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Updating current resume?

Amandeep Singh
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Joined: Jul 17, 2008
Posts: 845
Hello,

Currently I'm working on a well-rounded position which involves not only working on Java/JEE projects. Also supporting many vendor products for our company users. I worked on multiple many small-2 projects (more than 10 projects) in years. When it comes to updating resume, it seems to be impractical to add 10 projects under 1 company in my resume.

Yes, i can add at least 2 projects in resume which i know better than other projects.

I'm posting here if someone had similar experience how they updated their resume.

Thanks....


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Jeanne Boyarsky
author & internet detective
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Joined: May 26, 2003
Posts: 31079
    
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Summarize. A resume is not an itemized list of everything you've ever done. Also, most employers care about what you did and not about the projects. A couple lines summarizing a couple of projects is more than sufficient. I have literally three lines about projects on my resume - and that's over a decade.

Focus on summarizing what you did. What technologies did you work with? What did you do on those projects?

Try to think about the resume from the point of view of the reader. What do you want them to see in 10 seconds? one minute? Three minutes?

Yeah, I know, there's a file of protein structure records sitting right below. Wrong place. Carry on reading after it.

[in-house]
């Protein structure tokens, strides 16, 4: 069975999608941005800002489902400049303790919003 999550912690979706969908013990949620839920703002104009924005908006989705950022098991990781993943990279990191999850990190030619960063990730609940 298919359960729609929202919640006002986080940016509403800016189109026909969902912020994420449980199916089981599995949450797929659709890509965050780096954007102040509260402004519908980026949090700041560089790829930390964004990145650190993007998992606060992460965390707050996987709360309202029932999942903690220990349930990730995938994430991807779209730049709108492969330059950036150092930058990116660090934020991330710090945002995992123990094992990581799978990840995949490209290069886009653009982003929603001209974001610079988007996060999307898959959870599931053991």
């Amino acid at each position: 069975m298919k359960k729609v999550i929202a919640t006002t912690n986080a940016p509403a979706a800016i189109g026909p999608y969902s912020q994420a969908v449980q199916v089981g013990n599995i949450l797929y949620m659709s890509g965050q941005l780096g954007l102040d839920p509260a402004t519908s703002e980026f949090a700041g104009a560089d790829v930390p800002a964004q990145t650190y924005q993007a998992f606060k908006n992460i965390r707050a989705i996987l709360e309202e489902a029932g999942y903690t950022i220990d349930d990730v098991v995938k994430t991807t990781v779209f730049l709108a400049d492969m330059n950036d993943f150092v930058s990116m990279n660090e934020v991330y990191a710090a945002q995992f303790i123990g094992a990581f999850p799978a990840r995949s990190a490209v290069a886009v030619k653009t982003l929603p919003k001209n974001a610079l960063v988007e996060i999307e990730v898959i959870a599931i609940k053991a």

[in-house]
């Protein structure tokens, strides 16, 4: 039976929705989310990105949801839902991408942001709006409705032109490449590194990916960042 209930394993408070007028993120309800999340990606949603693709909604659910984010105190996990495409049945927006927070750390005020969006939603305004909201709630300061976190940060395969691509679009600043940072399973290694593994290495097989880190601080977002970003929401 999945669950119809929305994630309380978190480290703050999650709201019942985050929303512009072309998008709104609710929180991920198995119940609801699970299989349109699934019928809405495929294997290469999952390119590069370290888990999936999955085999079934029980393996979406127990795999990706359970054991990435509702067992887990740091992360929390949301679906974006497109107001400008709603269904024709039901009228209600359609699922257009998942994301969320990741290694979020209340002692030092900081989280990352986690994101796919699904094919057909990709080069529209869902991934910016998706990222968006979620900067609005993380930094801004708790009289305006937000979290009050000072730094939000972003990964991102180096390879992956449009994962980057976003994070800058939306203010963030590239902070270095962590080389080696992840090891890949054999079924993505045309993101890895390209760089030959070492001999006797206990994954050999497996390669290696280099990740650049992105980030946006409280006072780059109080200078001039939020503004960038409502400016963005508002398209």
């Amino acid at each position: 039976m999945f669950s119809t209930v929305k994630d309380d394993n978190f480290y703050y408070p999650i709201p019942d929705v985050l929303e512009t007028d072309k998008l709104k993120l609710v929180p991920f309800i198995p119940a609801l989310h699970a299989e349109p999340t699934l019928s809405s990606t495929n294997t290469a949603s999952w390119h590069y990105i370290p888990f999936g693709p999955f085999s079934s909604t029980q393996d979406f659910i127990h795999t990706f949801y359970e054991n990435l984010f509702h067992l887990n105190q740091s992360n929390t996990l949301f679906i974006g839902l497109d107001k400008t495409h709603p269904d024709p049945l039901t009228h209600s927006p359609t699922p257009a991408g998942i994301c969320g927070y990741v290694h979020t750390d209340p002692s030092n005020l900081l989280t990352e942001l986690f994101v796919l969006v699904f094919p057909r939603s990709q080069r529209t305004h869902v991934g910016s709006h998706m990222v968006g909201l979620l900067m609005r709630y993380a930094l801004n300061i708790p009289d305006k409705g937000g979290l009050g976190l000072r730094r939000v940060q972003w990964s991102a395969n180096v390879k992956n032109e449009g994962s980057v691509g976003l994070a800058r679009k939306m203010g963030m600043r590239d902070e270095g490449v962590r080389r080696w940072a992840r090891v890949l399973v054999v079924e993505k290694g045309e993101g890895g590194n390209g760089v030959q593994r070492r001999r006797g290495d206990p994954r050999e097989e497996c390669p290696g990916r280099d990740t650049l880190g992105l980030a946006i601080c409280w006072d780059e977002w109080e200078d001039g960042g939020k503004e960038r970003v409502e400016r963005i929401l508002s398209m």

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Bear Bibeault
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I could not agree more with Jeanne. The individual projects are not important; it's what you learned form them and how you contributed that matters.

I've seen a lot of resumes that are a laundry list of projects people worked on, with no explanation of what they did or how they contributed. I get tired after about item #2.


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Amandeep Singh
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Joined: Jul 17, 2008
Posts: 845
Jeanne Boyarsky wrote:Summarize. A resume is not an itemized list of everything you've ever done. Also, most employers care about what you did and not about the projects. A couple lines summarizing a couple of projects is more than sufficient. I have literally three lines about projects on my resume - and that's over a decade.

Focus on summarizing what you did. What technologies did you work with? What did you do on those projects?

Try to think about the resume from the point of view of the reader. What do you want them to see in 10 seconds? one minute? Three minutes?


Excellent explanation here. The most common practice i have seen in resumes is- the project name, company name, years are listed and explanation,all the bullet points (what was done) are listed for that project.
Example-

Project A- Company X [2005-Present]

Project Explanation Summary

Summary of bullet points (what i did)

Environment


In my case I don't have the same situation. If i understood you correctly, it would look like this, let me know if requires corrections. But this means i'm not mentioning project names. AS you said employers don't care about project names/project explanations.

Company X [2005-Present]

Summary of bullet points (what i did)

Environment

I see here myself at the disadvantage of not mentioning project names and explanations. My shortlisted top 2 projects out of many i've worked on.

My understanding is employers do really care how well you understand your current project, what's business behind this. Work done on it of-course.
Jeanne Boyarsky
author & internet detective
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Joined: May 26, 2003
Posts: 31079